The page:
The following question has been raised: Should spouses get a free pass if their significant other cheats on them? Thank you Tiger Woods.
In July of 1958, a Texas Instruments engineer named Jack Kilby ushered in the “Age of the Small” with the introduction of the world’s first working integrated circuit. Since then smaller and smaller devices have been designed to hold larger and larger amounts of data. In the future, technology will enable us to store information on a sub-atomic level. Nearly everything that can be miniaturized has been, including philosophical questions.
The subject of this article is proof that philosophy is taking on questions of ever decreasing scope and magnitude. Philosophy, once the milieu of Aristotle, Plato, Socrates, Kant, Descartes, and other great minds who ruminated on the on the most basic existential questions about the human condition has been reduced to this: Is it okay to cheat on your spouse if they cheated on you?
Are you kidding me?
Emphatically no, it is not okay.
Two Wrights may have made an airplane, and three rights may make a left, but we learned in third grade that two wrongs do not make a right.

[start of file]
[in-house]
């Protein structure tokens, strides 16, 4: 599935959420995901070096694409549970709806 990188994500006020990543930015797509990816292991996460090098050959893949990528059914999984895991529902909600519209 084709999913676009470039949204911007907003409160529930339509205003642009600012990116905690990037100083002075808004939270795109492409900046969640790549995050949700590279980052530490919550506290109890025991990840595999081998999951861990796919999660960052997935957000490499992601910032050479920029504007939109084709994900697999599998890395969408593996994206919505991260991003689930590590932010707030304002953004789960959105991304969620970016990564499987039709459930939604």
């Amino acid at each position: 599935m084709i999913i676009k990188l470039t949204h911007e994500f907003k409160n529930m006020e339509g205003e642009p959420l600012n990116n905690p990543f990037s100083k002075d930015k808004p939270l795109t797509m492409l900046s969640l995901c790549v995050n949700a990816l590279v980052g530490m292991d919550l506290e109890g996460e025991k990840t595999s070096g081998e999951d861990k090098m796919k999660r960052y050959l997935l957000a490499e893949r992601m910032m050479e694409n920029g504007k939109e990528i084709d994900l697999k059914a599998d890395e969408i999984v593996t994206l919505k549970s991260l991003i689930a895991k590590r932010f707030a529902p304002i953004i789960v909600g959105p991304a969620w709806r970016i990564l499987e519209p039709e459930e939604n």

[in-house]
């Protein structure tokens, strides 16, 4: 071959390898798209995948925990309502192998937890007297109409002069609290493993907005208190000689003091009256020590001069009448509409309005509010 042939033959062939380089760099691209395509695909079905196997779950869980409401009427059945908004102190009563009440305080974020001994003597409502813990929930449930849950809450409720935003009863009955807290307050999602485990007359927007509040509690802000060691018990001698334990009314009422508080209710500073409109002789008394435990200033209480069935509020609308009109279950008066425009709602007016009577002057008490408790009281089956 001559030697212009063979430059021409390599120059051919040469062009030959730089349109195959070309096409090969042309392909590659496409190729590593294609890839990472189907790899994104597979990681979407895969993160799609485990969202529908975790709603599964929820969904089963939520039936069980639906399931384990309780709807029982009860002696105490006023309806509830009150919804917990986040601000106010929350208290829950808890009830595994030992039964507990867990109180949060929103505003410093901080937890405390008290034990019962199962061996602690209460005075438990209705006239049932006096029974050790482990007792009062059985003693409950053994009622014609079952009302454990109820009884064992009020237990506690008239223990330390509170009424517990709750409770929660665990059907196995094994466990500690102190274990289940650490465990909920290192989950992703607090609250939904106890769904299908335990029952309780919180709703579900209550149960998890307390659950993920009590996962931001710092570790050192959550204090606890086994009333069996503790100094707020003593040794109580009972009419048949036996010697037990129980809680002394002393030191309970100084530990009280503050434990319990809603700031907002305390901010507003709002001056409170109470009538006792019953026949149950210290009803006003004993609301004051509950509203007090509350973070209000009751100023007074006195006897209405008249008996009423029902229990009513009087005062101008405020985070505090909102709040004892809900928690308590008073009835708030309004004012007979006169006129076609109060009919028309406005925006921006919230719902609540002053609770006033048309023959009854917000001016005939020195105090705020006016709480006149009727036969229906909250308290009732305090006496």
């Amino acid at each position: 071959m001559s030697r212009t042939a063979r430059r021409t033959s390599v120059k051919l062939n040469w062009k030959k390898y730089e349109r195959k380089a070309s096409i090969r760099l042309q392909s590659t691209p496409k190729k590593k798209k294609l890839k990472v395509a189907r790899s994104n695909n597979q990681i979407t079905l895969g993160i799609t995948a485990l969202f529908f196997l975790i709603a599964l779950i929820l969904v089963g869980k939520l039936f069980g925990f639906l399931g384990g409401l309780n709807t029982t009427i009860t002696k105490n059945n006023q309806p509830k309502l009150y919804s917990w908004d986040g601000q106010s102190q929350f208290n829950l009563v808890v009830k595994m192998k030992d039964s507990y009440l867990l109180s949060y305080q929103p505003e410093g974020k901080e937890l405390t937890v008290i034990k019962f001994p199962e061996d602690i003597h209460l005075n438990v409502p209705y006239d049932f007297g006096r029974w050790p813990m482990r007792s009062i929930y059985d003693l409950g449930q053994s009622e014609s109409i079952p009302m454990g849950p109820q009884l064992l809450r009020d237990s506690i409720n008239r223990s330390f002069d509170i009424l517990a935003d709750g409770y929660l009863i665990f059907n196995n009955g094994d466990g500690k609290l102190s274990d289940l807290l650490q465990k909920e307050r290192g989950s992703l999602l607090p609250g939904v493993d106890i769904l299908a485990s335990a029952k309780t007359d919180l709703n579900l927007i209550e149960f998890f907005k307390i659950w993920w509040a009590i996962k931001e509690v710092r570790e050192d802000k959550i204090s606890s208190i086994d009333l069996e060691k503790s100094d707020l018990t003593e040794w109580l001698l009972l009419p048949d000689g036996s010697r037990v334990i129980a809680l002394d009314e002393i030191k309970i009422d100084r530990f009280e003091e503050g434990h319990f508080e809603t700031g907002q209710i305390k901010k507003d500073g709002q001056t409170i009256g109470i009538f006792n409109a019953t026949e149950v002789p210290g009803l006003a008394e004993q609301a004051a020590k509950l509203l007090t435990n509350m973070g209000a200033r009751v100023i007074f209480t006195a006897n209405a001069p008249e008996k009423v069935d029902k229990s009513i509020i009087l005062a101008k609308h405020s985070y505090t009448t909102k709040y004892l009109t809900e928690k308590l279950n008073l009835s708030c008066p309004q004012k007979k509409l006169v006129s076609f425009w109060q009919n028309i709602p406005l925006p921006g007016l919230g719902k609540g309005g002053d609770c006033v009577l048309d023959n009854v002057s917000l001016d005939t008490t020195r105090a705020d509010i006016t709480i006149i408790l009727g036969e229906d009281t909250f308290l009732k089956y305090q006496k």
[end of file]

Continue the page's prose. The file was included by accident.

Is it acceptable to for that guy with road rage to tailgate you, because you cut him off without using your turn signal? I don’t think so.
If you break a commitment or a promise to someone, is it appropriate for the injured party to slash your tires, or scratch the paint on your car with a key? Give me a break, please.
Two wrongs make a right is a fallacy in which a person justifies his/her action against another person by asserting that person would do, or has done the same thing to them. Cheating on your spouse because he/she cheated on you is hypocrisy of the worst kind. It amounts to nothing more than “revenge sex”, which may provide some sort of short term satisfaction, but is ultimately empty, meaningless, and just plain mean. Besides, how do you stand in front of a judge and berate your spouse as an adulterer, when you are an adulterer too?
Making love should be an intimate act of sharing, not a weapon. If your spouse has cheated on you, I feel your pain. You do have options. You can do your best to forgive, if not forget, and try to reconcile with your cheating husband/wife. If you can’t get beyond the hurt, leave the cheater behind and move on with your life. But as long as you remain in the relationship, responding in kind to infidelity cannot be condoned on any level.